The brigadier, who has now retired from active service, delights to look back upon those days of rough fighting which tested the mettle of cadets, some thirty years ago. She says:–

When Kate came to me she was a sweet, fragile girl of about twenty. There was a look of indescribable tenderness about her, and a faraway look in her eyes. She might have been a sentimentalist, but there was no room for dreaming in that fight. From the first Kate showed an appreciation of her calling and a spirit that was determined to go through to the end. I have seen her lips quiver before we set out upon some bombardment, but her eyes were steadfast. She never refused a duty, nor failed in a charge. Every ounce of her was devoted to the work of the moment and to her own improvement for the future. She gave herself to every duty as it arose–boot-blacking, scrubbing, or scullery work–as readily as to her field training.
At one and the same time I had two cadets of exceptional promise– Kathleen Harrington and Kate Lee. Kathleen Barrington was a beautiful Irish girl, well educated, and from a home of wealth. She was full of enthusiasm, dash, and courage, and possessed a deep spiritual experience. Kate was not brilliant, and had merely an elementary education, but she was gentle and calm and refined by the grace of God, which seemed to permeate her whole nature. These two girls were kindred spirits. They were one in purpose, in outlook, and consecration. They delighted in each other’s company; and yet, so that there should be nothing that savoured of a clique in the Garrison, they devoted themselves to the other cadets, particularly linking up with those who were dull or timid and indulging their friendship only on occasions when the sign of preference for each other’s company would excite no jealousy.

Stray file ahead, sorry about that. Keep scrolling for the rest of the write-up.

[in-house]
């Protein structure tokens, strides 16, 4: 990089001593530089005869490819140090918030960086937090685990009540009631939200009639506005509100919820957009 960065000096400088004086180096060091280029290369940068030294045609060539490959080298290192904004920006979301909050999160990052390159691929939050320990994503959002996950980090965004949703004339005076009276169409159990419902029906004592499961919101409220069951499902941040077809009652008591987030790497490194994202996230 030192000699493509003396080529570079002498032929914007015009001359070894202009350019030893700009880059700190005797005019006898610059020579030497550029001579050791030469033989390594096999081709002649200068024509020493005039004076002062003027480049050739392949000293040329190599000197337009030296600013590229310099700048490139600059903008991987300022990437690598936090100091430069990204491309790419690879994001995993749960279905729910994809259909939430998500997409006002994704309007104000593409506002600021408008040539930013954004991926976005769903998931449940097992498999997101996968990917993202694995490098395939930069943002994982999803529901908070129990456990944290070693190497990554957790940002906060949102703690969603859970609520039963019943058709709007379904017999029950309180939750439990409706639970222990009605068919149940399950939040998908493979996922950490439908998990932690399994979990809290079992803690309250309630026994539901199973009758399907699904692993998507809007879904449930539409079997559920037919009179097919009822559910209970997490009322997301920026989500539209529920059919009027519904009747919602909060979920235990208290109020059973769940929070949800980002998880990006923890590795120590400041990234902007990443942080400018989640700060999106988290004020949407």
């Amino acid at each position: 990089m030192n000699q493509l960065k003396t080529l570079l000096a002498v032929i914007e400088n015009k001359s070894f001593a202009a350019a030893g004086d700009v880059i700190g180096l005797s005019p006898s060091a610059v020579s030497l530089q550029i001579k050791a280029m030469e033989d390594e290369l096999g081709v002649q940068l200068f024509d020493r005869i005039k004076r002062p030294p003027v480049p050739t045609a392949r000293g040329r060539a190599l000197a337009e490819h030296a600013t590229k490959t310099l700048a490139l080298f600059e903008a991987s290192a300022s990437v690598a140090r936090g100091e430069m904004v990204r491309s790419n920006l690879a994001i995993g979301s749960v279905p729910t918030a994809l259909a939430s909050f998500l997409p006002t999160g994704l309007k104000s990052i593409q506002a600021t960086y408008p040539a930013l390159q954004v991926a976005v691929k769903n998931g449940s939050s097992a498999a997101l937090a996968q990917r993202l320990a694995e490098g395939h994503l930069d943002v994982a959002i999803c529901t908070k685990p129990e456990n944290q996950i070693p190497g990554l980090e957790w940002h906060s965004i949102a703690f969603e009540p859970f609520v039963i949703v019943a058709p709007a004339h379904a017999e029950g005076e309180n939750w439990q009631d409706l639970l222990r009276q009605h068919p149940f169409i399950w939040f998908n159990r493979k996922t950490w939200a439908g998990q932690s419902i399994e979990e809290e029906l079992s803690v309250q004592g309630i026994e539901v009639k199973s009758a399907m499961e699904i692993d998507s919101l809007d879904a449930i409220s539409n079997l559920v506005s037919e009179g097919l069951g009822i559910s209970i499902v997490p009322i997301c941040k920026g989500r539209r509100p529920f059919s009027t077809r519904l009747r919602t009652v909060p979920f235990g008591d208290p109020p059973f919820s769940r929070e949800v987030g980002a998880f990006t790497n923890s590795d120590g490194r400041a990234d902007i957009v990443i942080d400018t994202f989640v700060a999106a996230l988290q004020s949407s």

Kathleen Harrington, after a brief service as a single officer and then as an officer’s wife, her life beginning to fulfil its brimming promise, radiant with happiness and victory, was promoted to Higher Service, while Kate Lee was left to wage warfare on earth.

Brigadier Thomas continues:–

There were about twenty-four girls at the Garrison. By 9:30, the work of the house was finished. From then till dinner hour, we had school, studying the Bible, the F.O., [Footnote: Orders and Regulations for Field Officers.] D.D., [Footnote: Doctrine of The Army.] and ’Why and Wherefore’. [Footnote: A book explanatory of Salvation Army terms and works.] After dinner the cadets set out for field training. These exercises included house-to-house visitation, open-air meetings, and ‘War Cry’ selling in the streets and the saloons. In our open-air meetings we were continually moved on by the police, but we aimed to deliver some definite message at each stand, and so to make our moving-on an occasion to reach more listeners.